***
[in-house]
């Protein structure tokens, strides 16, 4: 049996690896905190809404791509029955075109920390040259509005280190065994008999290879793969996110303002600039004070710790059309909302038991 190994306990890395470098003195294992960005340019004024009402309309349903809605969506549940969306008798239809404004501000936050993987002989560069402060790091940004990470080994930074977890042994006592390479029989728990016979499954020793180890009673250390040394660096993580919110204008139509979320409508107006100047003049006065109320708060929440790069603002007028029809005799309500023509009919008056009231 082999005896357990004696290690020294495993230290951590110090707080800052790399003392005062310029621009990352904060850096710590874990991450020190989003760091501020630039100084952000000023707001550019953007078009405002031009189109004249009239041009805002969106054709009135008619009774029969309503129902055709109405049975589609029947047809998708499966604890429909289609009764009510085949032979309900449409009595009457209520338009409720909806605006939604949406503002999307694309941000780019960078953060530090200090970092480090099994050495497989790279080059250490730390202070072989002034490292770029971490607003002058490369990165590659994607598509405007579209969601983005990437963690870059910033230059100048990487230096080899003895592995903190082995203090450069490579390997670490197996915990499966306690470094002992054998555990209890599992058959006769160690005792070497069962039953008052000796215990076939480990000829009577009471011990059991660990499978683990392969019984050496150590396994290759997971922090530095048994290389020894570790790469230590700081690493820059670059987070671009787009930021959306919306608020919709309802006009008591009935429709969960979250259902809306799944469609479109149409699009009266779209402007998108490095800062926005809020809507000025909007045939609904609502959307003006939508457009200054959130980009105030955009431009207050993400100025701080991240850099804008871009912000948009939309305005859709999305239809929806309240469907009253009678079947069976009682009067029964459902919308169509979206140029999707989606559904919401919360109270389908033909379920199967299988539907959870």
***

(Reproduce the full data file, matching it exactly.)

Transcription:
[in-house]
């Protein structure tokens, strides 16, 4: 049996690896905190809404791509029955075109920390040259509005280190065994008999290879793969996110303002600039004070710790059309909302038991 190994306990890395470098003195294992960005340019004024009402309309349903809605969506549940969306008798239809404004501000936050993987002989560069402060790091940004990470080994930074977890042994006592390479029989728990016979499954020793180890009673250390040394660096993580919110204008139509979320409508107006100047003049006065109320708060929440790069603002007028029809005799309500023509009919008056009231 082999005896357990004696290690020294495993230290951590110090707080800052790399003392005062310029621009990352904060850096710590874990991450020190989003760091501020630039100084952000000023707001550019953007078009405002031009189109004249009239041009805002969106054709009135008619009774029969309503129902055709109405049975589609029947047809998708499966604890429909289609009764009510085949032979309900449409009595009457209520338009409720909806605006939604949406503002999307694309941000780019960078953060530090200090970092480090099994050495497989790279080059250490730390202070072989002034490292770029971490607003002058490369990165590659994607598509405007579209969601983005990437963690870059910033230059100048990487230096080899003895592995903190082995203090450069490579390997670490197996915990499966306690470094002992054998555990209890599992058959006769160690005792070497069962039953008052000796215990076939480990000829009577009471011990059991660990499978683990392969019984050496150590396994290759997971922090530095048994290389020894570790790469230590700081690493820059670059987070671009787009930021959306919306608020919709309802006009008591009935429709969960979250259902809306799944469609479109149409699009009266779209402007998108490095800062926005809020809507000025909007045939609904609502959307003006939508457009200054959130980009105030955009431009207050993400100025701080991240850099804008871009912000948009939309305005859709999305239809929806309240469907009253009678079947069976009682009067029964459902919308169509979206140029999707989606559904919401919360109270389908033909379920199967299988539907959870």